Say, What Can The Coronavirus Teach Us About ‘Climate Change’?

Well, it can certainly teach us that these Warmists are nutballs and their cultish beliefs make them link everything to their cult, but, I doubt that’s what David Wallace-Wells at NY Mag means

What Coronavirus Teaches Us About Climate Change

Not all that long ago, climate change was a story unfolding only in the future tense. Now that it has begun roaring into the present with a terrifying fury, the matter of reducing warming through decarbonization (often called “mitigation”) has been displaced, to a degree, in the public conversation among policymakers, advocates, investors, and futurists. There is more and more talk now, instead, about what’s called “adaptation” — not how to reduce carbon emissions to limit warming, but how to adapt to a world defined by climate pummeling in ways that would allow us to endure those blows. This shift has been most pronounced among the world’s conservatives — it has been the basic response of Australian prime minister to his country’s devastating fires, for instance — but it is not a perspective confined to the right. Recently, the New York Times considered the plan, advanced by the Army Corps of Engineers, to construct a sea wall, enclosing all of New York harbor, that would stretch for 6 miles and cost at least $100 billion. In South Florida, they are also talking about flood walls, but there the Army Corps is proposing building them not off the coast but on the mainland, leaving all of Miami Beach — and the states’ other barrier islands — exposed. In Europe, they’re talking about damming up the entire North Sea — a 400-mile barrier in two parts, to be built at a cost in the hundreds of billions.

We have to go to the 8th paragraph, the final one of the screed, to find out the headline

An even better contemporary illustration about the dilemma of adaptation — or, really, the false choice between adaptation and mitigation — may come not from the challenges of climate change but the coronavirus. In the scariest projections, 70 percent of the world could be infected by COVID-19, with probably 2 percent of those numbers dying from the disease — a worst-case scenario of 100 million or so deaths. But while even these scenarios spare the overwhelming majority of the species, of course they are also horrifyingly large death tolls, and therefore not an argument for complacency but for vigilance — from both public-health officials and workaday citizens. Quarantines are imperfect tools in the fight against diseases like this, and yet of course we would prefer to see the problem contained, to the extent it can be, rather than watch it grow as quickly and expansively as possible, trusting we could clean up the mess on the other side. The health infrastructure we have today (in certain parts of the world at least) is one reason that the death rate is as low as 2 percent; the health infrastructure we are building today (construction of new hospitals, the deployment of military resources, research in pursuit of a vaccine) may drive that figure lower, perhaps even to zero, over the course of the next year or so. But those facts alone — or, rather, the partial hope that they represent — is not a reason to forego action today. Best of all, of course, would have been if we could have avoided the virus in the first place.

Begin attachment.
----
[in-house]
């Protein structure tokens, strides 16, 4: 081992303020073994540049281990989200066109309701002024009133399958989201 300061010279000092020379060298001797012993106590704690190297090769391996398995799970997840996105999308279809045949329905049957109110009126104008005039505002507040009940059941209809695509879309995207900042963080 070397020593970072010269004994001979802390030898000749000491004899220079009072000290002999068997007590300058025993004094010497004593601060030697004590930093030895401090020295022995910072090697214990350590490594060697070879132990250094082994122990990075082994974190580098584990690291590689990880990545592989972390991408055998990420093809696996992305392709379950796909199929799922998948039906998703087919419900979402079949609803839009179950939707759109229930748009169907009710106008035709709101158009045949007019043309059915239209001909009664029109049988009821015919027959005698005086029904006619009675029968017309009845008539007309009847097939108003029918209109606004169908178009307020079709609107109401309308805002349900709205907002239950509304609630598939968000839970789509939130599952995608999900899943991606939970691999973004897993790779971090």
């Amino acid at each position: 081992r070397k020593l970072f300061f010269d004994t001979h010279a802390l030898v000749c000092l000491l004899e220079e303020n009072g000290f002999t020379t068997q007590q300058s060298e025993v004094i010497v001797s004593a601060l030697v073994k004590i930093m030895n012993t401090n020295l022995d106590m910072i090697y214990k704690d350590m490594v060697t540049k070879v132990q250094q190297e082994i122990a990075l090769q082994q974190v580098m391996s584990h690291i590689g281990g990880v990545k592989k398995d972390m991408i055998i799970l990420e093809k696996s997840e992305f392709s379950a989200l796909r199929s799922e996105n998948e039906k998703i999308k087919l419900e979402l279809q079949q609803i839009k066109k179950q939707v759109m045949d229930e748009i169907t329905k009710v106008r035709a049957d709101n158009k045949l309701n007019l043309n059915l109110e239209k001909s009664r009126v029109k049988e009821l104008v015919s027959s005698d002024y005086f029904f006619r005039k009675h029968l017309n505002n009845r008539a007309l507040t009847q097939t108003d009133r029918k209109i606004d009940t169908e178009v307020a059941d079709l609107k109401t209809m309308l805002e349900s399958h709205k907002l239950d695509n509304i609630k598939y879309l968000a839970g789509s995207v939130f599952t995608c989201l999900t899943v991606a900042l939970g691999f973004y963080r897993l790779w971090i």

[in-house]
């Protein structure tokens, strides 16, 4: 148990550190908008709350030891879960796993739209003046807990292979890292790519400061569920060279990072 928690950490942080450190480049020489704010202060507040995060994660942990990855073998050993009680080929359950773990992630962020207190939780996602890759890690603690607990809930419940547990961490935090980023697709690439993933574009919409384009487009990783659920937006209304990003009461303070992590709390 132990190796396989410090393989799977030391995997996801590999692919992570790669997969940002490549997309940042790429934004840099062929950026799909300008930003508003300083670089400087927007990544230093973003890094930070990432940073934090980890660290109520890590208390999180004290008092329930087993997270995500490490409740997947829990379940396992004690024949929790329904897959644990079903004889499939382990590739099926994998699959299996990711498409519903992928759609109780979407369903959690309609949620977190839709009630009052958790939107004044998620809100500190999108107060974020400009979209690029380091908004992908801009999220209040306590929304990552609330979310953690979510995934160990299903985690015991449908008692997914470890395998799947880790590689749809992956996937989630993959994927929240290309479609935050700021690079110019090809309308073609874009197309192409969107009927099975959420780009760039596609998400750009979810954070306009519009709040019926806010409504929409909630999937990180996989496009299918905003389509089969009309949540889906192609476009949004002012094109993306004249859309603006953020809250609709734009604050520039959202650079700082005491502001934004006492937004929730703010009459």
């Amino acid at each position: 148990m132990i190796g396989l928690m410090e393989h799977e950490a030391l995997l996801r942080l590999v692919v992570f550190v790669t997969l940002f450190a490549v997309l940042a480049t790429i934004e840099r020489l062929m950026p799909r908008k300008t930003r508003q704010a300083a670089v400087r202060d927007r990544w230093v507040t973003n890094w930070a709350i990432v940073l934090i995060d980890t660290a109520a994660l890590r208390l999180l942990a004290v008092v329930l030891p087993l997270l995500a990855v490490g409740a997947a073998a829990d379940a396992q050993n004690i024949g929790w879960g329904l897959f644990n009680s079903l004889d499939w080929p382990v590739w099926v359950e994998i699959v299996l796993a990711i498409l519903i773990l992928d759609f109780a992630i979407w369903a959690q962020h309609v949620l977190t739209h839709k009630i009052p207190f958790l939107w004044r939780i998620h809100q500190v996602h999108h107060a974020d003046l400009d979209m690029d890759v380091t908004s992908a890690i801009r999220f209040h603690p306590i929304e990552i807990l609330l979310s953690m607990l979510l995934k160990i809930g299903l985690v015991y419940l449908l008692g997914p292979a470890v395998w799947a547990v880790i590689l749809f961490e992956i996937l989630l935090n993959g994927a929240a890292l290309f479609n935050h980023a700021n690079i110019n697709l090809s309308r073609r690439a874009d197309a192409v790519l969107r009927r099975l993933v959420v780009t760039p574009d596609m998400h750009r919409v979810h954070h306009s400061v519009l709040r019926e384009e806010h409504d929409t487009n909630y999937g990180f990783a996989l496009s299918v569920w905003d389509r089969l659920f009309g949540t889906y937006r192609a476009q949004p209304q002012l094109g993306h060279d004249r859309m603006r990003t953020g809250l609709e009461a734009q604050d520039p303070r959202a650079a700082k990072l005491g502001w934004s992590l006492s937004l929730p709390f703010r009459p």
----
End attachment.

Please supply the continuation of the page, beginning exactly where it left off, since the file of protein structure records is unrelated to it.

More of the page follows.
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2 Responses to “Say, What Can The Coronavirus Teach Us About ‘Climate Change’?”

  1. Nighthawk says:

    OH NOES!!!!! PANIC!!!!!

    Just an attempt at creating panic in the know nothing masses from a know nothing reporter.

  2. Dana says:

    My thanks to our esteemed host for cross-posting a few stories on my site to keep it active while I was installing some hardwood flooring on a jobsite!

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